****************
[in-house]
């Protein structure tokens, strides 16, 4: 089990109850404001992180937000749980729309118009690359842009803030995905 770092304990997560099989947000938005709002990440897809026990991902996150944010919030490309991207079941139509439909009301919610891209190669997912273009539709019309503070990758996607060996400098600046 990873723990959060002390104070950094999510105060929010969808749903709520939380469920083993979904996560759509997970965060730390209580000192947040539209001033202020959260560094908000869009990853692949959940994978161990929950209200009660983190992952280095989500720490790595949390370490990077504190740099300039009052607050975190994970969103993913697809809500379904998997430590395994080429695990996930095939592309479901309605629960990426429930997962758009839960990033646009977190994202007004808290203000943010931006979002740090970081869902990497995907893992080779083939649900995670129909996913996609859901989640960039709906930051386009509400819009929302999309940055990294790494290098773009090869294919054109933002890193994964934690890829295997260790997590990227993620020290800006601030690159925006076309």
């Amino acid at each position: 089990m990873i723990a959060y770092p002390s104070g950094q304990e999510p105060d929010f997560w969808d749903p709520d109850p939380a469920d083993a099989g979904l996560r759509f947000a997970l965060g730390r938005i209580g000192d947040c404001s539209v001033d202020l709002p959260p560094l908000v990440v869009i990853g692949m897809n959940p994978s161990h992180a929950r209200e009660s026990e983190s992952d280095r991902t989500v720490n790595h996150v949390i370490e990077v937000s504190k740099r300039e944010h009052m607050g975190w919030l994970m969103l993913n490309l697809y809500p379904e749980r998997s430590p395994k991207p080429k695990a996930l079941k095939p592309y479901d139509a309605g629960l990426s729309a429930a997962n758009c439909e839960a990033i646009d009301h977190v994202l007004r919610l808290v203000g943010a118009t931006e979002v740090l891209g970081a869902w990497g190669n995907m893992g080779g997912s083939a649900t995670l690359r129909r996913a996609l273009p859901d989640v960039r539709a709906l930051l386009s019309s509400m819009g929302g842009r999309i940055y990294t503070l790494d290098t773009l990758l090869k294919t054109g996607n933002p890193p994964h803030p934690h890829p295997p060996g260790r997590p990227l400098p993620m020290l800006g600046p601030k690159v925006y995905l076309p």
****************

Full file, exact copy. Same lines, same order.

[in-house]
């Protein structure tokens, strides 16, 4: 089990109850404001992180937000749980729309118009690359842009803030995905 770092304990997560099989947000938005709002990440897809026990991902996150944010919030490309991207079941139509439909009301919610891209190669997912273009539709019309503070990758996607060996400098600046 990873723990959060002390104070950094999510105060929010969808749903709520939380469920083993979904996560759509997970965060730390209580000192947040539209001033202020959260560094908000869009990853692949959940994978161990929950209200009660983190992952280095989500720490790595949390370490990077504190740099300039009052607050975190994970969103993913697809809500379904998997430590395994080429695990996930095939592309479901309605629960990426429930997962758009839960990033646009977190994202007004808290203000943010931006979002740090970081869902990497995907893992080779083939649900995670129909996913996609859901989640960039709906930051386009509400819009929302999309940055990294790494290098773009090869294919054109933002890193994964934690890829295997260790997590990227993620020290800006601030690159925006076309």
């Amino acid at each position: 089990m990873i723990a959060y770092p002390s104070g950094q304990e999510p105060d929010f997560w969808d749903p709520d109850p939380a469920d083993a099989g979904l996560r759509f947000a997970l965060g730390r938005i209580g000192d947040c404001s539209v001033d202020l709002p959260p560094l908000v990440v869009i990853g692949m897809n959940p994978s161990h992180a929950r209200e009660s026990e983190s992952d280095r991902t989500v720490n790595h996150v949390i370490e990077v937000s504190k740099r300039e944010h009052m607050g975190w919030l994970m969103l993913n490309l697809y809500p379904e749980r998997s430590p395994k991207p080429k695990a996930l079941k095939p592309y479901d139509a309605g629960l990426s729309a429930a997962n758009c439909e839960a990033i646009d009301h977190v994202l007004r919610l808290v203000g943010a118009t931006e979002v740090l891209g970081a869902w990497g190669n995907m893992g080779g997912s083939a649900t995670l690359r129909r996913a996609l273009p859901d989640v960039r539709a709906l930051l386009s019309s509400m819009g929302g842009r999309i940055y990294t503070l790494d290098t773009l990758l090869k294919t054109g996607n933002p890193p994964h803030p934690h890829p295997p060996g260790r997590p990227l400098p993620m020290l800006g600046p601030k690159v925006y995905l076309p």